Only once the event is considered as a reaction can a signal evaluation be opened with the objective of drawing conclusions on the presence or absence of a causal association between an AE and a vaccine and identifying a need for additional data collection or considering risk minimisation measures.

It is essential to recognise that the CA of an AEFI in an individual patient is an exercise in medical differential diagnosis as it can be performed to diagnose diabetes or multiple sclerosis.

With the beginning of the COVID-19 vaccination campaign as soon as January 2021, The French National Agency for the Safety of Medicines and Health Products (ANSM) ordered national active surveillance for each new COVID-19 vaccine. Several regional centres of PV were implicated as experts, and the network of the 30 regional PV centres were deeply invested in the analysis and the medical documentation of spontaneous cases with a priority on the serious cases. The French PV network is organised around 30 regional PV centres, all located in a university hospital centre to be near patients and health professionals. This specific organisation allows short information circuits and rapid communications, as shown in Figure 2 [74,75,76].
The first goal of PV is the identification of new adverse drug reactions (ADR) from all spontaneous notifications received by the regional PV centre. Through pharmacological expertise, health professionals from PV can routinely identify safety signals, i.e., situations that can lead to a public health problem and for which the authorities must take measures to reduce the risk for patients. As stated by Jonville-Bera et al., “the role of the pharmacovigilant is rather to detect unexpected or rare ADR, which escaped the scrutiny of a large randomized clinical trial” [74]. To reach this ultimate goal, pharmacovigilants, as experts in drug adverse reactions and iatrogenic disease, are always working closely with specialists and clinicians to obtain all the details of a patient’s medical history.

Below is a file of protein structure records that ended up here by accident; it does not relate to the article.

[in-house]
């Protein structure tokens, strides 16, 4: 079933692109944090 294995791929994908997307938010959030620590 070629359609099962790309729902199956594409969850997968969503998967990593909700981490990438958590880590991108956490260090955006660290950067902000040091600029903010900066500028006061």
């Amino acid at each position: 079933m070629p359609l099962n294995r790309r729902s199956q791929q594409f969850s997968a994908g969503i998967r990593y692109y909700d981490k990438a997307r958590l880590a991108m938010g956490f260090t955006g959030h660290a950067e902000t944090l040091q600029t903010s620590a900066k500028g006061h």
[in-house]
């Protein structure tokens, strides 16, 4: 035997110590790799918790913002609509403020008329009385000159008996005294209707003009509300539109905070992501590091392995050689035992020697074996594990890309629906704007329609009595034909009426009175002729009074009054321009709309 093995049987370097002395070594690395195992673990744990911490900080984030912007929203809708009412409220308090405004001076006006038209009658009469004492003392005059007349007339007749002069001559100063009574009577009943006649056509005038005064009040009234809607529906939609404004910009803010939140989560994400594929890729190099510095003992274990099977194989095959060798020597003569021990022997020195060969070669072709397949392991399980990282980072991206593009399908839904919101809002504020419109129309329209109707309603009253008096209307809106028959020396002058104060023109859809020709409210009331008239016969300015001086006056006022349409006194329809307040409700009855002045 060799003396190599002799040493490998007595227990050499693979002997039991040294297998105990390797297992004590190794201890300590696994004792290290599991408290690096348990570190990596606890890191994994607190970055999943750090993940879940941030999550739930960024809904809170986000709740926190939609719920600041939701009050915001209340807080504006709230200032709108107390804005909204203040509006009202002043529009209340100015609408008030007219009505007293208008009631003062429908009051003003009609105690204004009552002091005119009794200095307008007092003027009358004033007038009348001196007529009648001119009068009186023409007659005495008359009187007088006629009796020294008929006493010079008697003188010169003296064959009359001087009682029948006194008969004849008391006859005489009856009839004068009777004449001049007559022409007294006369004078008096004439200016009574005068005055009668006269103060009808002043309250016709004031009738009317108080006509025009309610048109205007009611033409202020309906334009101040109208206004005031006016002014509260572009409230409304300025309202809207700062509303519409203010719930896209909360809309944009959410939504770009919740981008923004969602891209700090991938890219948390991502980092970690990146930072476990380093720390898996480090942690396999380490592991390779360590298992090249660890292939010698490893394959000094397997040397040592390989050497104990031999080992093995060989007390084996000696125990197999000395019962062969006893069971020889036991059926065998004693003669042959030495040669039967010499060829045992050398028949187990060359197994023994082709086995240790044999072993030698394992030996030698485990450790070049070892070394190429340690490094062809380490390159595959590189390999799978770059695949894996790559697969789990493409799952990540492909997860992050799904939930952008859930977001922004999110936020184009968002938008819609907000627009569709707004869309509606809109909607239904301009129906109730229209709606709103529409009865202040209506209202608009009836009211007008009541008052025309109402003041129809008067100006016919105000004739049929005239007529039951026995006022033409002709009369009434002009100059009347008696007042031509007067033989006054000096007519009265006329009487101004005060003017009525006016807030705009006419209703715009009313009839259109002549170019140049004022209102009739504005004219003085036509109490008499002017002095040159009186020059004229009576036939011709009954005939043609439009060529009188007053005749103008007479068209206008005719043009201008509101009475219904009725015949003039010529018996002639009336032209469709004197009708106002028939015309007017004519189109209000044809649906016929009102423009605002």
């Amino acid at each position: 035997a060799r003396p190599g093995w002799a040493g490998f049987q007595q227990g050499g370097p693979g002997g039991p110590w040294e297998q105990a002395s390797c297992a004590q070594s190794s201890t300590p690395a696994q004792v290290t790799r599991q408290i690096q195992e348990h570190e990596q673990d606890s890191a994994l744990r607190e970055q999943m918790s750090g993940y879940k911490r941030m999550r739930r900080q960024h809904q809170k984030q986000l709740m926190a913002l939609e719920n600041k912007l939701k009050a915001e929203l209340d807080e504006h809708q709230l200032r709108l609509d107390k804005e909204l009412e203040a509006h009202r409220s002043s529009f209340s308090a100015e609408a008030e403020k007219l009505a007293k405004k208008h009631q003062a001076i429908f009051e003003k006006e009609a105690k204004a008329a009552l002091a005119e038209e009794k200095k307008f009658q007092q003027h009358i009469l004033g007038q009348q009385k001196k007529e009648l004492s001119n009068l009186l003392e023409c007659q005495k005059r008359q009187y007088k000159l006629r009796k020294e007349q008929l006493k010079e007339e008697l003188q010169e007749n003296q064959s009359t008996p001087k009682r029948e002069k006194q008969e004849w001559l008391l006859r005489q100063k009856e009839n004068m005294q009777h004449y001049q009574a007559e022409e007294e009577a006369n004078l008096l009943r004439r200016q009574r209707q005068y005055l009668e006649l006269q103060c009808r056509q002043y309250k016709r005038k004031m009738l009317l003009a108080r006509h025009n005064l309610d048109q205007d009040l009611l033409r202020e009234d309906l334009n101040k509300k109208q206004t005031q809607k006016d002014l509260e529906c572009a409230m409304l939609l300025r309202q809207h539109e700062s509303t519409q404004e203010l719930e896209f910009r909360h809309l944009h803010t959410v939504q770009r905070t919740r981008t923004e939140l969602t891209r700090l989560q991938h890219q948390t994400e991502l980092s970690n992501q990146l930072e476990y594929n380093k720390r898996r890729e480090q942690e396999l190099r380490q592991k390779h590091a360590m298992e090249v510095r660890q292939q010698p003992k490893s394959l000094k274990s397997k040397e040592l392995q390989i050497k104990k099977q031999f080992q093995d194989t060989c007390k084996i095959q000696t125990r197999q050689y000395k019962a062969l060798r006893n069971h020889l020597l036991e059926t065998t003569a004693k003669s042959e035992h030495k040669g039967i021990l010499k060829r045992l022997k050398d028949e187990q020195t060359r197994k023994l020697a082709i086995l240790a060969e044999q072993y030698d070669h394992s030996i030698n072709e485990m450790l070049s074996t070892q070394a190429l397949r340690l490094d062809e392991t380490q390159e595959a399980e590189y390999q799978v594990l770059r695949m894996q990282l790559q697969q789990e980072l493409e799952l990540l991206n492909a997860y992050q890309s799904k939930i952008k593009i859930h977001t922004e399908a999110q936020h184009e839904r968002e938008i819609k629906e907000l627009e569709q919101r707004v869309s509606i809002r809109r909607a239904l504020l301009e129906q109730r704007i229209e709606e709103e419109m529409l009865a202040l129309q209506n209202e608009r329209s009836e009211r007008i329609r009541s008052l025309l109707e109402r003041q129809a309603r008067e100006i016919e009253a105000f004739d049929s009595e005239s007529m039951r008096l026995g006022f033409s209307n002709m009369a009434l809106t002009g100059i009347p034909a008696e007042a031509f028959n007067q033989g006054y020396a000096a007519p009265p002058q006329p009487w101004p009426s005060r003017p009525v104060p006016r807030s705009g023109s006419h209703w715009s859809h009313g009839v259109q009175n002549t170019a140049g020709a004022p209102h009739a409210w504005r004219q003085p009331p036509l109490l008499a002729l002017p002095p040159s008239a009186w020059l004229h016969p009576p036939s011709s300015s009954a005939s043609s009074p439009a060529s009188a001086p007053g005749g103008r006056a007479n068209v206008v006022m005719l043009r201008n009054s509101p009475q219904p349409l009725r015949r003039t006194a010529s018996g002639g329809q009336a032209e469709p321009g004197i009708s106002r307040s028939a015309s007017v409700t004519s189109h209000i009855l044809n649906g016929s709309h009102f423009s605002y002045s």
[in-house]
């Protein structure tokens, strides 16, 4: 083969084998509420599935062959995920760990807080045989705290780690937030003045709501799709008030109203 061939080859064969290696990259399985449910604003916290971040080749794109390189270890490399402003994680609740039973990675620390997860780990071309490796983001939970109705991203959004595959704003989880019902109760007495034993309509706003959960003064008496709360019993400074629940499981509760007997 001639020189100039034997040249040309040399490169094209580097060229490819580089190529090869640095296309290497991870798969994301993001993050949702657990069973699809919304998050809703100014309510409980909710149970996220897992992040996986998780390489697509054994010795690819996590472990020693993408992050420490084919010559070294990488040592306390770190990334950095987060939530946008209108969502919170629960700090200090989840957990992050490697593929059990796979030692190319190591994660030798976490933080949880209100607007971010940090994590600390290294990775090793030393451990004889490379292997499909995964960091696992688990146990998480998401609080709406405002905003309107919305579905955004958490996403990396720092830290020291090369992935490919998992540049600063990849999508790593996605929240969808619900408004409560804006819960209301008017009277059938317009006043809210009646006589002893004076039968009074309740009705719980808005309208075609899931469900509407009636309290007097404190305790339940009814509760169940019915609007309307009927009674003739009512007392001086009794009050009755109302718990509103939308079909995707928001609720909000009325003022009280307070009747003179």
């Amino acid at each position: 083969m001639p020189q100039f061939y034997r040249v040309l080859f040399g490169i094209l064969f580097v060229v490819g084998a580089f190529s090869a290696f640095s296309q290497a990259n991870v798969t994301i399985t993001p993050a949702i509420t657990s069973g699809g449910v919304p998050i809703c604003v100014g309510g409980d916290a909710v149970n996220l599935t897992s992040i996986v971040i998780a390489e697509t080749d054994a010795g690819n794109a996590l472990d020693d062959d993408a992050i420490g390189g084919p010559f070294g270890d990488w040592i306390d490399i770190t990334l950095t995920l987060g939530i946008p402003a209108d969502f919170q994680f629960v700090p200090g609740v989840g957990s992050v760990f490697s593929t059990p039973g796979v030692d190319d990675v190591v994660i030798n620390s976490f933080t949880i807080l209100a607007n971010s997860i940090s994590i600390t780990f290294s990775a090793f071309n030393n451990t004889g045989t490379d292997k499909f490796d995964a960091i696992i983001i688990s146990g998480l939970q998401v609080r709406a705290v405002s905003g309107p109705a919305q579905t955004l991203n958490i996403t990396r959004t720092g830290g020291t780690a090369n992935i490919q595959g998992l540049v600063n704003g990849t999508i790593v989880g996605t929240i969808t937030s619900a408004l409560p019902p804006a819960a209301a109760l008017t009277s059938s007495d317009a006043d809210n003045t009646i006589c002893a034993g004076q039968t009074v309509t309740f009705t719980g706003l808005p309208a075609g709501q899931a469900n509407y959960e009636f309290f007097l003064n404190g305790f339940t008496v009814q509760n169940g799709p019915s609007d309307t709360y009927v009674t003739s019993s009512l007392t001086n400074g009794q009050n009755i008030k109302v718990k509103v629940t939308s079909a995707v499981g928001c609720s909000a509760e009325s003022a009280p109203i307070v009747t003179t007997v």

For example, from the COVID-19 vaccination campaign, myocarditis, defined as an adverse event, was rapidly validated as a safety signal and recognised as an adverse effect of the mRNA COVID-19 vaccine. In France, as soon as April 2021, and in a parallel way to the safety signal from Israel, we received five unexpected myocarditis events in young patients [77,78]. Thus, ANSM validated a safety signal at the national level, and concomitantly, the European Medicine Agency (EMA) and the PV Risk Assessment Committee (PRAC) opened a signal procedure for evaluating the mRNA vaccine role in this event.
During the following months, regional PV centres received other myocarditis cases in the context of vaccination campaigns implemented in the young population. To quantify the potential risk and qualify myocarditis as an adverse effect, pharmacovigilants conducted a rigorous analysis based on clinical symptoms and the course of the disease and collected all diagnostic criteria according to the Brighton recommendation [66,79], allowing the classification of cases as suspected, probable, or confirmed. A reporting rate was calculated between the mRNA vaccine among people under 30 years old and the number of injected doses. The difference found was presented to ANSM and confirmed with a case-control analysis using administrative data [80]. This safety signal was further assessed and confirmed through several pharmacoepidemiology studies. Data about myocarditis are still under publication, whereas the signal is validated by health authorities and validated as an adverse effect [77,81]. Contrary to SSNHL, myocarditis epidemiology is better described, also in the context of COVID-19 infection.
In the context of the COVID-19 vaccination campaign in Europe, the reinforced surveillance system in place relies on the complementary approaches of PV and pharmacoepidemiology [82].
The process of safety signal validation can be more or less rapid according to collected data, the frequency of the suspected effect, and the consequences. Dhodapakar et al. assessed the role and impact of safety signals from the US Food and Drug Administration’s Adverse Event Reporting System (FAERS) database on subsequent regulatory actions by the administration [83]. Spontaneous reporting systems and analyses of aggregated cases in databases such as FAERS are a cornerstone in generating post-marketing safety signals. For a subset of 82 potential safety signals, a literature search identified 1712 relevant publications corresponding to case reports or case series for 70% of them [84].

6. Two Different but Complementary Approaches to Safety Signal Evaluation